Our sunny afternoon conversation veered and my friend described her work in terms of contagion, in that her work attempts to leave the viewer with an idea that is unshakeable.  That takes root inside them.  That is the little bit left over that you take into your body and begin to remake within your own frame.  From We See Fireworks I carry with me the memory of a man who tells of being separated from his wife for two years.  He tells of a performance in which he is asked to climb into a bed.  He says that once he gets in, a female performer crawls in behind him.  She puts her arm over his shoulder and presses her body against him in an embrace.  He says he realises with a sharp shock of emotions that have been held for too long, that he hasn’t been touched since his wife left, and he begins to cry.  This stays with me.  I carry the memory of that touch on my skin.

Like Artaud before him, Castellucci has said, “Theatre is the art form that is most closely related to death.”  I have understood this to mean that to begin to watch in the theatre you are complicit in the artwork’s demise: the beginning signals its end.  In a theatre or a performance, time ticks away, and we are at the edge of time passing, living with a sense that is as much like forgetting as it is remembering.  Its temporality makes it fallible, already gone as it is happening.  We See Fireworks is a hopeful attempt to fight against forgetting, to fight against cultural amnesia.  Cole’s archive makes a permanent but shifting archive of intimate, impermanent moments.  In doing so it asserts such a powerful case for the future of performance in all its messy, imperfect, glorious permutations that I come away feeling profoundly hopeful.  If any artist can make something that imprints itself on any mind, or memory-maker, in the ways described by these voices, then we will be okay.  There is a future for us.  We need each other to make each other’s memories possible.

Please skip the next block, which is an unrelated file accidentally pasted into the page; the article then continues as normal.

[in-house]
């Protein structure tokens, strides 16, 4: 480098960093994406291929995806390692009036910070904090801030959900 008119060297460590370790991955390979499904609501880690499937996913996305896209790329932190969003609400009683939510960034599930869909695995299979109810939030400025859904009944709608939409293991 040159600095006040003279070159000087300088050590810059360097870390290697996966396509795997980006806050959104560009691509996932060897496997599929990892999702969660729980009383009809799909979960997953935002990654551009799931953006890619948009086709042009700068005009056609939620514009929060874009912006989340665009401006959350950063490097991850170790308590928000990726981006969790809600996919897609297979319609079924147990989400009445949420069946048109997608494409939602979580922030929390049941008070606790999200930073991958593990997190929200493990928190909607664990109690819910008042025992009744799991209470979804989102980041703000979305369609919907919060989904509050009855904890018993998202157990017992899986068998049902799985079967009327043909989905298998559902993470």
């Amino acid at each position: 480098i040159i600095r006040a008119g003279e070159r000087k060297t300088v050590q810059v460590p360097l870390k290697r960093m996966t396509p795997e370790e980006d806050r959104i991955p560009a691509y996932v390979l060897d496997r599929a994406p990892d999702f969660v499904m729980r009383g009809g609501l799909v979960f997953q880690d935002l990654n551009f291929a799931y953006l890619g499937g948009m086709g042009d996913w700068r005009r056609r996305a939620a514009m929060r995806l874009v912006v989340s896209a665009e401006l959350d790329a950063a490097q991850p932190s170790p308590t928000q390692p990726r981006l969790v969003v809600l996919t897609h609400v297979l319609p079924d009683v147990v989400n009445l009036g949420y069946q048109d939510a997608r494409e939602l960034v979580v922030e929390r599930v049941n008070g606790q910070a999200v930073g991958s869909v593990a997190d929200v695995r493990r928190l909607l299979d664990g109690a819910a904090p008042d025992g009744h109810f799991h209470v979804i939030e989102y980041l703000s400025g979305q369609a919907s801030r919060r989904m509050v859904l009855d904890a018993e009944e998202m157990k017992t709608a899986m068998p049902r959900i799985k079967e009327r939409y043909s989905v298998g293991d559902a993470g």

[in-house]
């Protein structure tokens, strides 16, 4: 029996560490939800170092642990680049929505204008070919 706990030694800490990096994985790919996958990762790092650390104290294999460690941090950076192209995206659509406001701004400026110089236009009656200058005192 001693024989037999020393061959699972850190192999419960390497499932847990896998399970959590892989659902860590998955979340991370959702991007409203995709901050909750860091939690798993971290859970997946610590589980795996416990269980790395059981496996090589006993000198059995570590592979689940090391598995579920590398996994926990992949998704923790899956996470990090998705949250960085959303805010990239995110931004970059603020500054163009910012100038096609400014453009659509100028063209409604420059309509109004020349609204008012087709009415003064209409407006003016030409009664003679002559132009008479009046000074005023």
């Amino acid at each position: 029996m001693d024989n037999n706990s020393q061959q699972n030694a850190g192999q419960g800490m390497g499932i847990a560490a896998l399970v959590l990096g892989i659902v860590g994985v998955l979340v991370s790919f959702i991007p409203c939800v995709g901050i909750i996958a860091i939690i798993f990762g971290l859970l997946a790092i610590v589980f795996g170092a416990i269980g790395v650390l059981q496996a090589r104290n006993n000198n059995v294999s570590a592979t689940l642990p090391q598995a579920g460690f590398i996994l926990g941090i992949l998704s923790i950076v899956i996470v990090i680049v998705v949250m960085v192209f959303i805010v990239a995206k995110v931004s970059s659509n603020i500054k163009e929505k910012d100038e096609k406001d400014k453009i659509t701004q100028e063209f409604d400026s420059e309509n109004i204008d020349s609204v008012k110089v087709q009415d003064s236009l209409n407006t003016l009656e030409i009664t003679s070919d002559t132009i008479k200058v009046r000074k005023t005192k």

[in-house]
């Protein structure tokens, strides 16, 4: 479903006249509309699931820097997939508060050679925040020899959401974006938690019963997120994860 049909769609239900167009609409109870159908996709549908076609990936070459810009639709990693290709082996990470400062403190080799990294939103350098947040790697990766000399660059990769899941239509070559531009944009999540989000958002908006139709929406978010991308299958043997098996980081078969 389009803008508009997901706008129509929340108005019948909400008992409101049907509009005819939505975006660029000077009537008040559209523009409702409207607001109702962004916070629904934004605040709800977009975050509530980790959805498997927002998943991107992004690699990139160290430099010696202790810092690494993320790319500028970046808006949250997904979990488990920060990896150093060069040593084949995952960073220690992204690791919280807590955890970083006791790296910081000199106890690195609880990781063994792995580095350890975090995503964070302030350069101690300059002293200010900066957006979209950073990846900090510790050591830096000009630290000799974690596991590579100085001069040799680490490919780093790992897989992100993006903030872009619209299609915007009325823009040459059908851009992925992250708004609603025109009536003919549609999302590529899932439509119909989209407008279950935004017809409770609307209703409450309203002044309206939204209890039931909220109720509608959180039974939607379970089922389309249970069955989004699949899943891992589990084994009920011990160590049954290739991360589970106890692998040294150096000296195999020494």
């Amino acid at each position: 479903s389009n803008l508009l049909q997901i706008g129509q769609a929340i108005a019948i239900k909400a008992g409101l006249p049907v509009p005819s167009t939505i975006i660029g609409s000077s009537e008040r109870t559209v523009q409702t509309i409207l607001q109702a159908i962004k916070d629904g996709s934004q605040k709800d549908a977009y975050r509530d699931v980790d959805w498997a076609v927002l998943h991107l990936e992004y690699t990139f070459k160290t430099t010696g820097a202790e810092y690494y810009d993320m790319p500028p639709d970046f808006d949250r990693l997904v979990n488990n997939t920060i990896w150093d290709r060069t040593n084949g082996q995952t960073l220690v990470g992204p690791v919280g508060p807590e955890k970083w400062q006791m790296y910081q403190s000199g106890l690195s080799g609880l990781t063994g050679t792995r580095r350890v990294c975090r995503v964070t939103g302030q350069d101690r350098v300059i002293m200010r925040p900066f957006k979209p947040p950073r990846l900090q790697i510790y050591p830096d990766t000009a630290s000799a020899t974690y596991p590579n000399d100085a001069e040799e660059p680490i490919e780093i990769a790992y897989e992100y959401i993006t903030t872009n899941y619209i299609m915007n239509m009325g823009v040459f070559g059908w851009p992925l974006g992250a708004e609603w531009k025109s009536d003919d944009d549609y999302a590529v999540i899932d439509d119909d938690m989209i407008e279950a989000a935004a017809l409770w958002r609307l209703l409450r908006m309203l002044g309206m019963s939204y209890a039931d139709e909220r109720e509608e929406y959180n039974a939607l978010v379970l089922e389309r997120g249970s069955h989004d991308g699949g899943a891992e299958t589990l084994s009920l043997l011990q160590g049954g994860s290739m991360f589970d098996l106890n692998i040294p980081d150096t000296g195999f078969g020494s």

The 20th century Jewish philosopher Martin Buber, best known for his philosophy of dialogue, writes about the spark of goodness within all things.  Much like the sparks set off in the SPILL Festival, he believes that these sparks spread through encounter.  Sparks, exploding from each person, each performance…  expanding each of us and making it possible for ideas, memories and experiences to perform and travel amongst us.  We infect each other through dialogue, through being, he says.  “The sparks scatter everywhere, they cling to material things sealed up in wells, they crouch in substances as in caves that have been bricked up, they inhale darkness and breath out fear; they flutter about in the movements of the world, searching where they can lodge to be set free.”